Authors: Ho Yin Wong, Bill Merrilees
Addresses: School of Marketing and Tourism, Central Queensland University, Rockhampton, Queensland 4702, Australia. ' Department of Marketing, Griffith Business School, Griffith University, Gold Coast Campus, PMB 50 Gold Coast Mail Centre, Queensland 9726, Australia
Abstract: Previous studies have focused on the degree of standardisation or adaptation and, to a lesser extent, on the determinants of adaptation. This paper advances the literature in four respects. Firstly, we are able to evaluate the relative importance of internal (commitment, experience) versus external (culture, economic) determinants of adaptation. Secondly, we have examined several firm size categories, so we can evaluate how the relative roles of internal and external factors vary by firm size. Thirdly, rather than treat adaptation as one of adjusting one or more of the four Ps, we use a more holistic concept of adaptation, namely brand adaptation, which subsumes marketing mix adaptation. A scale has been developed to capture this holistic concept. Fourthly, we have developed a new culture scale, one based on the perceptions of Small- and Medium-sized Enterprise (SME) businesses, using domestic operations as a benchmark.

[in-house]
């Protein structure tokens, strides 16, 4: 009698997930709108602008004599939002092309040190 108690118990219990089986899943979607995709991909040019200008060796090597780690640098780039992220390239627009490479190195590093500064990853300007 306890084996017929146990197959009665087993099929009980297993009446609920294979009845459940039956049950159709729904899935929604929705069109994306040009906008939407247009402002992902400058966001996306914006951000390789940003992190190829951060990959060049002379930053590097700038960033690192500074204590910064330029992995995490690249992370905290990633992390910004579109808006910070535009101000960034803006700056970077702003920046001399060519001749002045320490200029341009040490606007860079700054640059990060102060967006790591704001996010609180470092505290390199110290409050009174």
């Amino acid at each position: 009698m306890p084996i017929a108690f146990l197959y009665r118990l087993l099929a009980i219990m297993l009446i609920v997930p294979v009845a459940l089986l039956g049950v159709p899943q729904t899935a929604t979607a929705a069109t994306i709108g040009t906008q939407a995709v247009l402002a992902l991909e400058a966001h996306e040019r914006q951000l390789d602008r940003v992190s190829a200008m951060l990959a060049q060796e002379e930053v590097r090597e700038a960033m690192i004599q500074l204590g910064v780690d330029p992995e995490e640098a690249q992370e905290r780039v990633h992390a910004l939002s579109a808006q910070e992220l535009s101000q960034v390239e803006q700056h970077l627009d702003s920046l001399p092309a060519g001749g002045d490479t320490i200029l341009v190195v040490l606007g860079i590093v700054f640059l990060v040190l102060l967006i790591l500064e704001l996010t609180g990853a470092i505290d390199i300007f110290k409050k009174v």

Keywords: international marketing; global branding; culture; brand adaptation; small and medium-sized enterprises; SMEs; firm size; marketing mix; small business; standardisation; brand repositioning; cultural differences.
International Journal of Entrepreneurship and Small Business, 2006 Vol.3 No.3/4, pp.477 - 497
Published online: 15 Mar 2006 *Full-text access for editors Access for subscribers Purchase this article Comment on this article